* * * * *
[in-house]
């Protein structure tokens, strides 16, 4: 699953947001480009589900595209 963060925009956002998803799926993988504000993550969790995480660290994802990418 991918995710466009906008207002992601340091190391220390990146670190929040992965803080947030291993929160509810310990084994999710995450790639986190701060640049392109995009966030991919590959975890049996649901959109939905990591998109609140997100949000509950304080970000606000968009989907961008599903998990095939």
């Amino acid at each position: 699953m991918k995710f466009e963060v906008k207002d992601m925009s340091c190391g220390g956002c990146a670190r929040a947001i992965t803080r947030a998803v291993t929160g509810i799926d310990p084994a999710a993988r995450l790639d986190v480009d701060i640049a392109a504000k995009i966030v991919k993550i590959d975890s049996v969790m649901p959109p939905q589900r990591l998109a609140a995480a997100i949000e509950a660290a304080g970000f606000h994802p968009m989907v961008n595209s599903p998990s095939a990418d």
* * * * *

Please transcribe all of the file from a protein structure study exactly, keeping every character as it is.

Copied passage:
[in-house]
């Protein structure tokens, strides 16, 4: 699953947001480009589900595209 963060925009956002998803799926993988504000993550969790995480660290994802990418 991918995710466009906008207002992601340091190391220390990146670190929040992965803080947030291993929160509810310990084994999710995450790639986190701060640049392109995009966030991919590959975890049996649901959109939905990591998109609140997100949000509950304080970000606000968009989907961008599903998990095939």
């Amino acid at each position: 699953m991918k995710f466009e963060v906008k207002d992601m925009s340091c190391g220390g956002c990146a670190r929040a947001i992965t803080r947030a998803v291993t929160g509810i799926d310990p084994a999710a993988r995450l790639d986190v480009d701060i640049a392109a504000k995009i966030v991919k993550i590959d975890s049996v969790m649901p959109p939905q589900r990591l998109a609140a995480a997100i949000e509950a660290a304080g970000f606000h994802p968009m989907v961008n595209s599903p998990s095939a990418d």